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Saccharomyces cerevisiae and its industrial applications

1 Molecular Biology Laboratory, Department of Biological Applications and Technologies and Technology, University of Ioannina, Ioannina, Greece
2 Genetics Laboratory, Department of Biological applications and Technology, University of Ioannina, Ioannina, Greece
# These two authors contributed equally

Special Issues: Enzymes and Microbial Application in Foods

Saccharomyces cerevisiae is the best studied eukaryote and a valuable tool for most aspects of basic research on eukaryotic organisms. This is due to its unicellular nature, which often simplifies matters, offering the combination of the facts that nearly all biological functions found in eukaryotes are also present and well conserved in S. cerevisiae. In addition, it is also easily amenable to genetic manipulation. Moreover, unlike other model organisms, S. cerevisiae is concomitantly of great importance for various biotechnological applications, some of which date back to several thousands of years. S. cerevisiae’s biotechnological usefulness resides in its unique biological characteristics, i.e., its fermentation capacity, accompanied by the production of alcohol and CO2 and its resilience to adverse conditions of osmolarity and low pH. Among the most prominent applications involving the use of S. cerevisiae are the ones in food, beverage -especially wine- and biofuel production industries. This review focuses exactly on the function of S. cerevisiae in these applications, alone or in conjunction with other useful microorganisms involved in these processes. Furthermore, various aspects of the potential of the reservoir of wild, environmental, S. cerevisiae isolates are examined under the perspective of their use for such applications.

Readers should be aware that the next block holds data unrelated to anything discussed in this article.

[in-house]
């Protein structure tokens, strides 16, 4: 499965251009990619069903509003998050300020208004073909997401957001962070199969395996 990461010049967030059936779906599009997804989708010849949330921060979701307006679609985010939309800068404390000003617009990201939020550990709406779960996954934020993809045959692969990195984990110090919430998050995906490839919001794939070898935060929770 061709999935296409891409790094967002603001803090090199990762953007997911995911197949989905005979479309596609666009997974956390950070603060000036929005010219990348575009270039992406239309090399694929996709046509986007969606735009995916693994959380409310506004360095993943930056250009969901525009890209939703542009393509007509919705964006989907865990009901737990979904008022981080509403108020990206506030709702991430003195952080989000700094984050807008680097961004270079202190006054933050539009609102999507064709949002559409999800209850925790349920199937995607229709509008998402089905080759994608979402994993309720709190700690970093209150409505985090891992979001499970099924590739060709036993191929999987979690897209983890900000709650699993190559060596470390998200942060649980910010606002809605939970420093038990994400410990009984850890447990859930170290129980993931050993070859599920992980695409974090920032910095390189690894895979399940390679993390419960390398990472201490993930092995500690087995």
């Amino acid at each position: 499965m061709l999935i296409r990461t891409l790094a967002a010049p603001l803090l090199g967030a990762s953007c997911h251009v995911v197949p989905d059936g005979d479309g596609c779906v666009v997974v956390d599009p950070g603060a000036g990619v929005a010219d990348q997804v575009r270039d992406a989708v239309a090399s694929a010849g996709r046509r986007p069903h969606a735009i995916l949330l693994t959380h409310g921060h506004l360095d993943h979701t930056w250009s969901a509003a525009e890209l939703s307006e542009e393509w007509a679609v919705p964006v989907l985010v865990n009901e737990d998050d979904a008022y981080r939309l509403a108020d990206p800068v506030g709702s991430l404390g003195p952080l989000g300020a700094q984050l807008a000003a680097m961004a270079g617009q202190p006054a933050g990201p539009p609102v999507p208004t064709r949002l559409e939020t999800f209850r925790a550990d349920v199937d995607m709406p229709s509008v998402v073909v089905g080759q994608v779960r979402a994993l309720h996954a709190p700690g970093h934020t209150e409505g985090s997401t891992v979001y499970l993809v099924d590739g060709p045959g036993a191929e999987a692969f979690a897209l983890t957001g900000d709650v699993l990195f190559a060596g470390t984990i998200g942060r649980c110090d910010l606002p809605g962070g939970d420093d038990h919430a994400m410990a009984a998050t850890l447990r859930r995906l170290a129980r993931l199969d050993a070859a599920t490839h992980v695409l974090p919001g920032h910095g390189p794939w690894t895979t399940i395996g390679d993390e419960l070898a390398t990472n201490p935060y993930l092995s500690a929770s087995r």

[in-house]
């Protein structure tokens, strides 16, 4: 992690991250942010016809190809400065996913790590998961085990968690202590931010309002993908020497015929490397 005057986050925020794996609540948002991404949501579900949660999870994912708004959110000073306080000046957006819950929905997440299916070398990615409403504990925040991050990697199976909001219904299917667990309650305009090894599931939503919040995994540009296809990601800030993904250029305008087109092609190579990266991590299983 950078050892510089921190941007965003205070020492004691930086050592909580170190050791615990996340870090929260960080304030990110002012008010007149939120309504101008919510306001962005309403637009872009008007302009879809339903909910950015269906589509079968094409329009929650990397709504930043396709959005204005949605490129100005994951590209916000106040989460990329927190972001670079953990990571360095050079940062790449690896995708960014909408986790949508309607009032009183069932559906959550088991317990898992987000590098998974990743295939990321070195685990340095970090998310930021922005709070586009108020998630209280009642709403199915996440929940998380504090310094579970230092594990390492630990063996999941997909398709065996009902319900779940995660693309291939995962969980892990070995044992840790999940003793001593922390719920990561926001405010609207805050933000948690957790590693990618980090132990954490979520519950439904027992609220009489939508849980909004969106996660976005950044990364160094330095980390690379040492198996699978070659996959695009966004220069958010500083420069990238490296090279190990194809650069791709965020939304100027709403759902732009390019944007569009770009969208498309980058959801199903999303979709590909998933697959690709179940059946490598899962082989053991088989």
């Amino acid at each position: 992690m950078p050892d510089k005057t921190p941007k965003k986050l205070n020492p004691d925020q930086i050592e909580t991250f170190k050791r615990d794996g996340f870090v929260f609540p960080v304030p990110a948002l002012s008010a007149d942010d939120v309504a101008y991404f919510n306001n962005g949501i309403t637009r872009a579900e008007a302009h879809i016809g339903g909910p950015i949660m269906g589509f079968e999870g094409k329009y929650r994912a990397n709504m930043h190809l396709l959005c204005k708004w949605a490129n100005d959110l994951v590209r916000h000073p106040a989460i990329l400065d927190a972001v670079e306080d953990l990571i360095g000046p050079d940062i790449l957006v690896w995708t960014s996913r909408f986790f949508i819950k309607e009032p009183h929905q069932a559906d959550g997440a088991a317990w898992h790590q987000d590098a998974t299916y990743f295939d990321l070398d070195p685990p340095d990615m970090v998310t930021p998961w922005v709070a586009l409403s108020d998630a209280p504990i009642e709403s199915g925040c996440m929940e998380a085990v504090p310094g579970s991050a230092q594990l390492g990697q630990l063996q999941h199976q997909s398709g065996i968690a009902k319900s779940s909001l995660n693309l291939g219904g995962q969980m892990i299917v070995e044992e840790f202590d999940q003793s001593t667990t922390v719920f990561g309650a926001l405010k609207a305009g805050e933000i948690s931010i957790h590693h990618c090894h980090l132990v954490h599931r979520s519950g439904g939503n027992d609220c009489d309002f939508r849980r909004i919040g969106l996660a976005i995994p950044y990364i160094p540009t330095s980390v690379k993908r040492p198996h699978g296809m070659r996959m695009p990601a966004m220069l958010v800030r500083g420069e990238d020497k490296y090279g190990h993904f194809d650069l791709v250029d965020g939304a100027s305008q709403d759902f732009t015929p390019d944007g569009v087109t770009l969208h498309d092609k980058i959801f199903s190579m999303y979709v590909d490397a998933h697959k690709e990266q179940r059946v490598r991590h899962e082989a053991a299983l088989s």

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Keywords Saccharomyces cerevisiae; non-Saccharomyces yeast; wine yeast; Baker’s yeast; cocoa fermentation; bioethanol

Citation: Maria Parapouli, Anastasios Vasileiadis, Amalia-Sofia Afendra, Efstathios Hatziloukas. Saccharomyces cerevisiae and its industrial applications. AIMS Microbiology, 2020, 6(1): 1-31. doi: 10.3934/microbiol.2020001

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